Saturday, October 27, 2007


Q: Will she have AIDS?

A: I was quite surprised when I learned that many people were concerned that the new little one would have HIV/AIDS. While this is a horrible disease, and occurs frequently throughout Africa, not all orphaned children are HIV+.

Just to remind you, it is actually fairly difficult to pass HIV. The virus is very unstable and does not "live" on environmental surfaces. In fact, blood-to-blood contact is one of the few ways HIV is spread (transfusion, sharing needles.) Other ways include penile-vaginal, penile-oral, or penile-rectal contact without a condom, childbirth (not during pregnancy- the virus does not cross the placenta), and breastfeeding. You cannot get HIV from sharing a bathroom, sharing linens, eating off the same dishes, kissing or changing diapers of those infected with HIV. In fact, people without HIV are more likely to infect people with HIV with colds, flu, and other infections than those with HIV are to infect others with HIV.

That being said, all children coming into orphanages are give a "rapid" HIV test and a PCR (more accurate) test upon admission to the orphanage. For those children who are relinquished (given up by parents) a parental history is obtained if possible. (Obviously, abandoned children are not able to have a parental history.) When filling out the Gladney application, I was given the option of having a second HIV PCR test performed before accepting the referral. All children are given another "rapid" test before being issued a passport.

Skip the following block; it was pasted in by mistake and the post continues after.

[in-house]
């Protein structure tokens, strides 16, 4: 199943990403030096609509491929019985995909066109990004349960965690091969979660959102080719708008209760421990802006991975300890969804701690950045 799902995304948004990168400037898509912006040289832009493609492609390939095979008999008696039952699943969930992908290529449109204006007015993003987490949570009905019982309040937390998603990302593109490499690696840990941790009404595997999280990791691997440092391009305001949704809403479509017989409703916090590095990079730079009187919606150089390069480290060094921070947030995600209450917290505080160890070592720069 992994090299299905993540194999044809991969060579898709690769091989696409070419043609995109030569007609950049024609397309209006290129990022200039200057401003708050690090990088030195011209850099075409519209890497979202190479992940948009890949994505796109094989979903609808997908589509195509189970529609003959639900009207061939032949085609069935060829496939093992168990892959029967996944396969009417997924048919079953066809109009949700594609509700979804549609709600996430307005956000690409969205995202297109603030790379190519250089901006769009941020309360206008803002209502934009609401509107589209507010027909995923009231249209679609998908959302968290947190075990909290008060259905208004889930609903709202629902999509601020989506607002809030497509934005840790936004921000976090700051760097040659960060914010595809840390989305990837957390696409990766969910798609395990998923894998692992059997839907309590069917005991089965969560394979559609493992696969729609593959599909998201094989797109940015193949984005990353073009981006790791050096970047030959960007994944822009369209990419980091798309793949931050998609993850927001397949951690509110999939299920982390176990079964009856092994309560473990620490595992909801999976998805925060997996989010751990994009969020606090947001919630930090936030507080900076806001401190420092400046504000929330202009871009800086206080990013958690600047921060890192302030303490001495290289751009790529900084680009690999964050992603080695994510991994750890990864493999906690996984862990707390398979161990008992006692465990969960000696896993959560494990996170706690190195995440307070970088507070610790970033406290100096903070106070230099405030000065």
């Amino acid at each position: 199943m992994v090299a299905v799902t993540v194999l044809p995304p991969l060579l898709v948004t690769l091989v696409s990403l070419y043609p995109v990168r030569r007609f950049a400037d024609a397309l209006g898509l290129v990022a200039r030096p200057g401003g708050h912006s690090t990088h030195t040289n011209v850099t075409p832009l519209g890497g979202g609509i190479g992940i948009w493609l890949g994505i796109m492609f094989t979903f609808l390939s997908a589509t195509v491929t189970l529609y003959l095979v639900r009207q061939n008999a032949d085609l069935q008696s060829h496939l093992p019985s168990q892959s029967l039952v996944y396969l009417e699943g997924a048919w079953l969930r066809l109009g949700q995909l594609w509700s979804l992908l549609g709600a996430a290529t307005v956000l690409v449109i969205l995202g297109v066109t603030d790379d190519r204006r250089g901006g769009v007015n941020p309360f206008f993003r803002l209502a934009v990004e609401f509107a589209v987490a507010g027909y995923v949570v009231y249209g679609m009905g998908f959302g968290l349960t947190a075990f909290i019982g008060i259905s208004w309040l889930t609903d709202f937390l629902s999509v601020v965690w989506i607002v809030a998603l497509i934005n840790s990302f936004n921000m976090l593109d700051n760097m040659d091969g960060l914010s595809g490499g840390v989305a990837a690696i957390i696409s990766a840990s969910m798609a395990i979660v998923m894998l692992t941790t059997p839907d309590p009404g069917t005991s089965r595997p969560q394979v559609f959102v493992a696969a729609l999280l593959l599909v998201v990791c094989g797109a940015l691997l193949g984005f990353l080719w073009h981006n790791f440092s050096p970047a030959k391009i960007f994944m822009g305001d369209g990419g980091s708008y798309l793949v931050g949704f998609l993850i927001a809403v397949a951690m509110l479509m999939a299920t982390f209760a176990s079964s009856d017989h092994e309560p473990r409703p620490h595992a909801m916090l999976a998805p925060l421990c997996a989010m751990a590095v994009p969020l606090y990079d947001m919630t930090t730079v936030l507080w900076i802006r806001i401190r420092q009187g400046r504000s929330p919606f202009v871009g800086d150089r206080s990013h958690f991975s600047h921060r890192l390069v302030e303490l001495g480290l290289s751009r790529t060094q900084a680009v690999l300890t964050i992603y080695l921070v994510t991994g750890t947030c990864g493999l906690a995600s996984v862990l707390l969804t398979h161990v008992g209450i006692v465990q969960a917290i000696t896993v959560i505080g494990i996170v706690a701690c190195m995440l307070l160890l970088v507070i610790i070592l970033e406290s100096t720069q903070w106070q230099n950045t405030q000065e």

I have chosen to have the second PCR test performed prior to accepting a referral. This is NOT because I am opposed to caring for a child with HIV or out of fear for myself or Abigail, but rather out of the fact that people who "die from AIDS" actually die from other diseases and infections that take over the person's body. I don't think, being a single mom, that I could devote the time and resources necessary to care for an HIV+ child. I am very thankful for those who do choose to adopt HIV+ children. Many of these children do quite well once they get the anti-retro viral (ARV) drugs that we have here in the US. In fact, many of these children do so well and have such a positive response from their white blood cells that they never progress to AIDS. (The distinction between HIV and AIDS is based on the number of certain types of white blood cells present.) Many of the HIV+ women who take these drugs can give birth to an HIV- child. Unfortunately, these drugs are not available in Africa (at least, not to the masses) due to the high costs.

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